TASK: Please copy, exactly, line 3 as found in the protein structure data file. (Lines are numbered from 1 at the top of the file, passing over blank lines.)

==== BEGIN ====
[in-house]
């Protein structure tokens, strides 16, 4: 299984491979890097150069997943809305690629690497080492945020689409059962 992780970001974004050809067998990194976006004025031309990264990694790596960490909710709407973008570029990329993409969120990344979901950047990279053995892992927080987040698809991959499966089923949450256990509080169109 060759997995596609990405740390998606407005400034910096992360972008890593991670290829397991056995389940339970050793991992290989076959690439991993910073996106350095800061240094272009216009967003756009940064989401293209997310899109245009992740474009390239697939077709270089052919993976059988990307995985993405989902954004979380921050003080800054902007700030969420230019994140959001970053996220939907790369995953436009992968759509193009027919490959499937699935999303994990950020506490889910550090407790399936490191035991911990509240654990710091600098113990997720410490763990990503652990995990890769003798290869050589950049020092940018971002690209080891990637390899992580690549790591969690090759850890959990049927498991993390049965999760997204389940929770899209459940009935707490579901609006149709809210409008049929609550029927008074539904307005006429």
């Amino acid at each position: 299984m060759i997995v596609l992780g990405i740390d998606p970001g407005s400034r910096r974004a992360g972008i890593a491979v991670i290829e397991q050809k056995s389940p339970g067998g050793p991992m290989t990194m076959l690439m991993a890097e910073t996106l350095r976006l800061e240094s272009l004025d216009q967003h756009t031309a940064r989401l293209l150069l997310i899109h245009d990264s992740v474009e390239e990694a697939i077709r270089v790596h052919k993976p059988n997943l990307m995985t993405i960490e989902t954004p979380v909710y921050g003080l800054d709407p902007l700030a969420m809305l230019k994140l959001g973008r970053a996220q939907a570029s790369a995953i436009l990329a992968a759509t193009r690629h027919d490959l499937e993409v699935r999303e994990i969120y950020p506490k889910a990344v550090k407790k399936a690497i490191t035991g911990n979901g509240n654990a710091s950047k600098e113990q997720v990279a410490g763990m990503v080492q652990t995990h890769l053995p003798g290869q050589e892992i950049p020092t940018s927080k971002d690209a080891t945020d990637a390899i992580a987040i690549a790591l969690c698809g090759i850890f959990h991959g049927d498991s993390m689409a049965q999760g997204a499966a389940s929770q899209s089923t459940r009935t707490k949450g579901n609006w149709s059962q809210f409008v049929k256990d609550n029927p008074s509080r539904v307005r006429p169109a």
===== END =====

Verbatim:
């Amino acid at each position: 299984m060759i997995v596609l992780g990405i740390d998606p970001g407005s400034r910096r974004a992360g972008i890593a491979v991670i290829e397991q050809k056995s389940p339970g067998g050793p991992m290989t990194m076959l690439m991993a890097e910073t996106l350095r976006l800061e240094s272009l004025d216009q967003h756009t031309a940064r989401l293209l150069l997310i899109h245009d990264s992740v474009e390239e990694a697939i077709r270089v790596h052919k993976p059988n997943l990307m995985t993405i960490e989902t954004p979380v909710y921050g003080l800054d709407p902007l700030a969420m809305l230019k994140l959001g973008r970053a996220q939907a570029s790369a995953i436009l990329a992968a759509t193009r690629h027919d490959l499937e993409v699935r999303e994990i969120y950020p506490k889910a990344v550090k407790k399936a690497i490191t035991g911990n979901g509240n654990a710091s950047k600098e113990q997720v990279a410490g763990m990503v080492q652990t995990h890769l053995p003798g290869q050589e892992i950049p020092t940018s927080k971002d690209a080891t945020d990637a390899i992580a987040i690549a790591l969690c698809g090759i850890f959990h991959g049927d498991s993390m689409a049965q999760g997204a499966a389940s929770q899209s089923t459940r009935t707490k949450g579901n609006w149709s059962q809210f409008v049929k256990d609550n029927p008074s509080r539904v307005r006429p169109a």